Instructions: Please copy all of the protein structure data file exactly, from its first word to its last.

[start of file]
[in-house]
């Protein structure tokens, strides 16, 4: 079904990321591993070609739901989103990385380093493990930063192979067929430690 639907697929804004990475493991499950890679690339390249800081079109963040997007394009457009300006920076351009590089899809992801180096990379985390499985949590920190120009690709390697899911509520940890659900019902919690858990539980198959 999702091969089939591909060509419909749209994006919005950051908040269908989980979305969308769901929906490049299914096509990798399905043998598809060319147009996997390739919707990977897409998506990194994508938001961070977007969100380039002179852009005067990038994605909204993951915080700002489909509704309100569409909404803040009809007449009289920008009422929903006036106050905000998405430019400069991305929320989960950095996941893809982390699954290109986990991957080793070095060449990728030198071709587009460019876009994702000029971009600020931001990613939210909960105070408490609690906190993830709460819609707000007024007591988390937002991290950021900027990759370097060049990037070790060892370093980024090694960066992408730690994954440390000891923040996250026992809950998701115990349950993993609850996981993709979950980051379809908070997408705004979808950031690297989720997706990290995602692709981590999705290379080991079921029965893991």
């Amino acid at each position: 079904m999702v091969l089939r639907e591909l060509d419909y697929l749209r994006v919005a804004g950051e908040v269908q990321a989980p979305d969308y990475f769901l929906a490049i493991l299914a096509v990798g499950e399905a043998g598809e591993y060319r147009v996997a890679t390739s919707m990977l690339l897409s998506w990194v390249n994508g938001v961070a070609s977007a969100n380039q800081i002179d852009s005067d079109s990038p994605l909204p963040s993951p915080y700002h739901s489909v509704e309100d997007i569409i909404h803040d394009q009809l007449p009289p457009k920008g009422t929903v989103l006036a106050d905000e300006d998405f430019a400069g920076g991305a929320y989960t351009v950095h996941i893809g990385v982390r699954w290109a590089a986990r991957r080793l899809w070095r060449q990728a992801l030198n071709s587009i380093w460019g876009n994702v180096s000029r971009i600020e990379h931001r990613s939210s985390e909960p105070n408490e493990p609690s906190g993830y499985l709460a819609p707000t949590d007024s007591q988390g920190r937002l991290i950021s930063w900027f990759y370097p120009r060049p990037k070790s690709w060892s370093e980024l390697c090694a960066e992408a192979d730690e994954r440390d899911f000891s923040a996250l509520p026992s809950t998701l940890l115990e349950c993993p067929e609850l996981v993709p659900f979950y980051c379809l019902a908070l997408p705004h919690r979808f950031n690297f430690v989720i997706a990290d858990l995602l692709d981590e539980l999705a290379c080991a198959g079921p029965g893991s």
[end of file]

[in-house]
């Protein structure tokens, strides 16, 4: 079904990321591993070609739901989103990385380093493990930063192979067929430690 639907697929804004990475493991499950890679690339390249800081079109963040997007394009457009300006920076351009590089899809992801180096990379985390499985949590920190120009690709390697899911509520940890659900019902919690858990539980198959 999702091969089939591909060509419909749209994006919005950051908040269908989980979305969308769901929906490049299914096509990798399905043998598809060319147009996997390739919707990977897409998506990194994508938001961070977007969100380039002179852009005067990038994605909204993951915080700002489909509704309100569409909404803040009809007449009289920008009422929903006036106050905000998405430019400069991305929320989960950095996941893809982390699954290109986990991957080793070095060449990728030198071709587009460019876009994702000029971009600020931001990613939210909960105070408490609690906190993830709460819609707000007024007591988390937002991290950021900027990759370097060049990037070790060892370093980024090694960066992408730690994954440390000891923040996250026992809950998701115990349950993993609850996981993709979950980051379809908070997408705004979808950031690297989720997706990290995602692709981590999705290379080991079921029965893991």
């Amino acid at each position: 079904m999702v091969l089939r639907e591909l060509d419909y697929l749209r994006v919005a804004g950051e908040v269908q990321a989980p979305d969308y990475f769901l929906a490049i493991l299914a096509v990798g499950e399905a043998g598809e591993y060319r147009v996997a890679t390739s919707m990977l690339l897409s998506w990194v390249n994508g938001v961070a070609s977007a969100n380039q800081i002179d852009s005067d079109s990038p994605l909204p963040s993951p915080y700002h739901s489909v509704e309100d997007i569409i909404h803040d394009q009809l007449p009289p457009k920008g009422t929903v989103l006036a106050d905000e300006d998405f430019a400069g920076g991305a929320y989960t351009v950095h996941i893809g990385v982390r699954w290109a590089a986990r991957r080793l899809w070095r060449q990728a992801l030198n071709s587009i380093w460019g876009n994702v180096s000029r971009i600020e990379h931001r990613s939210s985390e909960p105070n408490e493990p609690s906190g993830y499985l709460a819609p707000t949590d007024s007591q988390g920190r937002l991290i950021s930063w900027f990759y370097p120009r060049p990037k070790s690709w060892s370093e980024l390697c090694a960066e992408a192979d730690e994954r440390d899911f000891s923040a996250l509520p026992s809950t998701l940890l115990e349950c993993p067929e609850l996981v993709p659900f979950y980051c379809l019902a908070l997408p705004h919690r979808f950031n690297f430690v989720i997706a990290d858990l995602l692709d981590e539980l999705a290379c080991a198959g079921p029965g893991s």